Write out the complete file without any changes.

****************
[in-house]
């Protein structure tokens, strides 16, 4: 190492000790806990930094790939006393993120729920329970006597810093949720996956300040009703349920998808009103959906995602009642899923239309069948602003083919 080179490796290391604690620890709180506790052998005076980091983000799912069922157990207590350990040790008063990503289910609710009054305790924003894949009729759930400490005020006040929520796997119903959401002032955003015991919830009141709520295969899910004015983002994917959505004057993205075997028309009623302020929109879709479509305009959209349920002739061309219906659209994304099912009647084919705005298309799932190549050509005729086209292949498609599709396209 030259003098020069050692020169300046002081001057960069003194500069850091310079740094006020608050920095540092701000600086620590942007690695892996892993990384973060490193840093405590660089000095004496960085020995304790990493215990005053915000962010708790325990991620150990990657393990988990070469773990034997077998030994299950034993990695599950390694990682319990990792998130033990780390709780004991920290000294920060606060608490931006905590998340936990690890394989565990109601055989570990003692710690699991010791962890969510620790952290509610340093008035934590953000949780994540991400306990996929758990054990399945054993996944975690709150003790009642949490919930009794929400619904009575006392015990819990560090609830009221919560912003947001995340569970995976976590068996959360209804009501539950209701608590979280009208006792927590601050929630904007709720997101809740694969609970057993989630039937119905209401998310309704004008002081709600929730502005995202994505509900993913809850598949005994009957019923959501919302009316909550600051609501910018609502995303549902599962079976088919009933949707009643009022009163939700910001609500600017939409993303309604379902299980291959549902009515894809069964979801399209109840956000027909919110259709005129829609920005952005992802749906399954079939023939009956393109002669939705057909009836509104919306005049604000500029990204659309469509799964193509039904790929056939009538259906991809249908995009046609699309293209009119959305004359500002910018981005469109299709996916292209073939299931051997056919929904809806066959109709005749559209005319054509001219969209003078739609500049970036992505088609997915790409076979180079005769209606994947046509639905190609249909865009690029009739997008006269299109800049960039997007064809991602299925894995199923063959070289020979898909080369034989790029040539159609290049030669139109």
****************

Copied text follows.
[in-house]
């Protein structure tokens, strides 16, 4: 190492000790806990930094790939006393993120729920329970006597810093949720996956300040009703349920998808009103959906995602009642899923239309069948602003083919 080179490796290391604690620890709180506790052998005076980091983000799912069922157990207590350990040790008063990503289910609710009054305790924003894949009729759930400490005020006040929520796997119903959401002032955003015991919830009141709520295969899910004015983002994917959505004057993205075997028309009623302020929109879709479509305009959209349920002739061309219906659209994304099912009647084919705005298309799932190549050509005729086209292949498609599709396209 030259003098020069050692020169300046002081001057960069003194500069850091310079740094006020608050920095540092701000600086620590942007690695892996892993990384973060490193840093405590660089000095004496960085020995304790990493215990005053915000962010708790325990991620150990990657393990988990070469773990034997077998030994299950034993990695599950390694990682319990990792998130033990780390709780004991920290000294920060606060608490931006905590998340936990690890394989565990109601055989570990003692710690699991010791962890969510620790952290509610340093008035934590953000949780994540991400306990996929758990054990399945054993996944975690709150003790009642949490919930009794929400619904009575006392015990819990560090609830009221919560912003947001995340569970995976976590068996959360209804009501539950209701608590979280009208006792927590601050929630904007709720997101809740694969609970057993989630039937119905209401998310309704004008002081709600929730502005995202994505509900993913809850598949005994009957019923959501919302009316909550600051609501910018609502995303549902599962079976088919009933949707009643009022009163939700910001609500600017939409993303309604379902299980291959549902009515894809069964979801399209109840956000027909919110259709005129829609920005952005992802749906399954079939023939009956393109002669939705057909009836509104919306005049604000500029990204659309469509799964193509039904790929056939009538259906991809249908995009046609699309293209009119959305004359500002910018981005469109299709996916292209073939299931051997056919929904809806066959109709005749559209005319054509001219969209003078739609500049970036992505088609997915790409076979180079005769209606994947046509639905190609249909865009690029009739997008006269299109800049960039997007064809991602299925894995199923063959070289020979898909080369034989790029040539159609290049030669139109």